Be a voracious reader. Easy! During the school holidays I paid two visits a week to the local library. Once I had exhausted the possibilities of the children’s section I was able to borrow more using my father’s tickets. With them I was able to read H Rider Haggard, Arthur Conan Doyle, Jules Verne, H G Wells and others ‘too advanced for children’.
Discover SF. Also easy. Among the authors I borrowed were Bradbury, Asimov, Heinlein and Wyndham. They, and many others, captured my imagination as no other genre did. I haunted the three bookshops in Edinburgh that had American imports and the yellow spines of DAW books began to dominate my collection. I even used my pocket money to subscribe to Astounding/Analog. Sadly the collection hasn’t survived
Start thinking ‘What happened then?’ Not difficult. I often found myself dissatisfied with the ending of a book, particularly a happy-ever-after ending. I started imagining what the characters of my favourite stories did afterwards. I suppose it was a useful stage but it was very derivative and I’d pick up an idea from one book story and apply it to another. Nothing of this was ever written down (probably just as well).
Realise authors are people too. A difficult step to take. It seemed to me that authors were on another plane of existence. I didn’t realise otherwise until I went to university and met my wife-to-be. It turned out she was sharing a flat with John Brunner’s sister. Although I never met John I was gobsmacked by the realisation that he was a real person, not some mythical semi-divinity.
Marinade in ideas for years. I was stuck in this stage for far too long. Still reading. Still enjoying although I was, perhaps, getting more critical and I was becoming aware of plot holes (without knowing that’s what they were called), poor characterisation and continuity errors. It may not be a necessary step and, even if it is, I certainly wouldn’t recommend staying in it for as long as I did.
Be stimulated. Hopefully something will provide a kick up the proverbials but it’s not something you can plan on. In my case it was one particular book. I’m grateful to it, but I’m not going to name it because it was one of the few I’ve ever abandoned in mid-read. It was so bad that I ended up saying something like ‘How did that rubbish ever get published? I could do better.’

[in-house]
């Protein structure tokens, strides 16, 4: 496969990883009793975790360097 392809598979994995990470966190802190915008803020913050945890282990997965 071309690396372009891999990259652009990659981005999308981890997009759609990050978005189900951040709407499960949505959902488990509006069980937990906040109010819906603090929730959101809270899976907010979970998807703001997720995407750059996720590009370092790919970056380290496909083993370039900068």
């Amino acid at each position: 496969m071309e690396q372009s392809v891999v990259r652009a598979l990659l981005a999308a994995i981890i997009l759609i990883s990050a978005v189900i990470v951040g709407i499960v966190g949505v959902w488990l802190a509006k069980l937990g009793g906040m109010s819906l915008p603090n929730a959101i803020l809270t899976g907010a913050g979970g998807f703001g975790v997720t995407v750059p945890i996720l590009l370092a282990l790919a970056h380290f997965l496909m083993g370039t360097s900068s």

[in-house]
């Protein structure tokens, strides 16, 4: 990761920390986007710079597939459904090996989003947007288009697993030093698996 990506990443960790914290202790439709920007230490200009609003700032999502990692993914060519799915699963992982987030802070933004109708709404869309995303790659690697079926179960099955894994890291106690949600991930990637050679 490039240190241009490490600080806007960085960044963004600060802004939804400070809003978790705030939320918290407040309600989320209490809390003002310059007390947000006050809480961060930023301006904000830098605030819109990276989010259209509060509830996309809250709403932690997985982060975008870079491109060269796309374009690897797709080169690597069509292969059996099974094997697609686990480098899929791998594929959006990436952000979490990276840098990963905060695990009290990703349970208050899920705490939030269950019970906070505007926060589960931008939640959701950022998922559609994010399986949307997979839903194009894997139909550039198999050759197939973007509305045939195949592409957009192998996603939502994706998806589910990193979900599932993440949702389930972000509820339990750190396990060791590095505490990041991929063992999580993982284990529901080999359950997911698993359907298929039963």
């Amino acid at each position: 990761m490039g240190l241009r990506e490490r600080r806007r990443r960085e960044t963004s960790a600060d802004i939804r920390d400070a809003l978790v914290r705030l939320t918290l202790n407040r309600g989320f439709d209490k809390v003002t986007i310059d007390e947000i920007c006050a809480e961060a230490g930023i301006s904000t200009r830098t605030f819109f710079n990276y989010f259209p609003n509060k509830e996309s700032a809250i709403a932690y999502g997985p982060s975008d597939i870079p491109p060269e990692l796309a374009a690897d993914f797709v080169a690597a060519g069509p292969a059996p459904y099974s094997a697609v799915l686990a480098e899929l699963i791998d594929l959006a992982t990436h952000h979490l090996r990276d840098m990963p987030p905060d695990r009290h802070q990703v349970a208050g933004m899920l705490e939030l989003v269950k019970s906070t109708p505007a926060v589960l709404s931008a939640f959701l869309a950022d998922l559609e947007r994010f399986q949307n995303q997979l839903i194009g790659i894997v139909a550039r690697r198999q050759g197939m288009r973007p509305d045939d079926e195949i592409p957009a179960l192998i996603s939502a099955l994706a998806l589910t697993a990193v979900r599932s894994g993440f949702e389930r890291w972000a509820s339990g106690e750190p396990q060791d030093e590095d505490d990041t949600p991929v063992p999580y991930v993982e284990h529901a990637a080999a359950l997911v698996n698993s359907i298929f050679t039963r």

Do something about it. Having said that, I had to at least try. Unsurprisingly, my first efforts were just as bad and they will never see the light of day. I decided I had to learn how to write and went to an evening class and a weekend residential course. These were fun and I did learn from them. However, I soon realised my classmates and tutors were somewhat mystified by my genre bias.
Do something else. One of my evening class tutors suggested finding a Writer’s Circle. I did, but didn’t stay long because I quickly realised that it was a support group and everyone’s work was ‘wonderful’. Even at that stage I realised that I wanted a critique group. Critters.org was recommended by someone and I gave it a try. I did get some useful critiques. Unfortunately, most of them didn’t comment on structure and characterisation but were obsessed with the correct placement of commas and ‘correcting’ my spelling even although I stated clearly in my submissions that I was using British English. My association with Critters didn’t last long.
Keep trying. Shortly after retirement I discovered that Middlesex University was offering an MA in Creative Writing specialising in Science Fiction and Fantasy. I grabbed the chance and got a place on the course. Two years later I emerged with an MA, a partially finished novel (my dissertation piece) and a disheartening comment from one of my tutors who told me ‘I don’t think you’ll make it as an SF author’. Despite that I thought the course was worthwhile. I’ve kept in touch with some others from the course and we have an ongoing critique group.
Try again. After the MA I started submitting short stories to various magazines, finished my novel and went looking for agents. My rejections kept piling up until, to my surprise, I had two acceptances within a month of each other. The first was for an anthology which never appeared as the publisher had a dispute with his printer – bummer. However, the second one did appear in an on-line magazine and I could, finally, call myself a published author.
Be patient. Being published meant I could attend Milford, which I did twice. I kept writing, kept submitting, and kept collecting rejections. I did have a few more successes with short stories but what I really wanted was to have a novel published. Then, at FantasyCon I heard that Elsewhen Press were having an open submission period. I sent them the novel that had started out as my dissertation piece. When the e-mail offering publication arrived I was so shocked I reread it innumerable times to make sure it still said the same. The Empty Throne, my first novel, is now out in both digital and print formats. I took great pleasure in handing a signed copy to my tutor with thanks for stimulating me with that negative comment.
Keep writing. Now that I have ‘set my feet on Higher Ground’ * I have to keep on going. I’m sure there are more rejections ahead but I want that feeling of achievement again.
* With apologies to Mr Acker Bilk and His Paramount Jazz Band
David M Allan was born and educated in Edinburgh. He became a radiologist and moved to England to work (and to help civilise the English). After working for the NHS for almost 40 years he retired and took up writing. His home is on a houseboat on the Thames.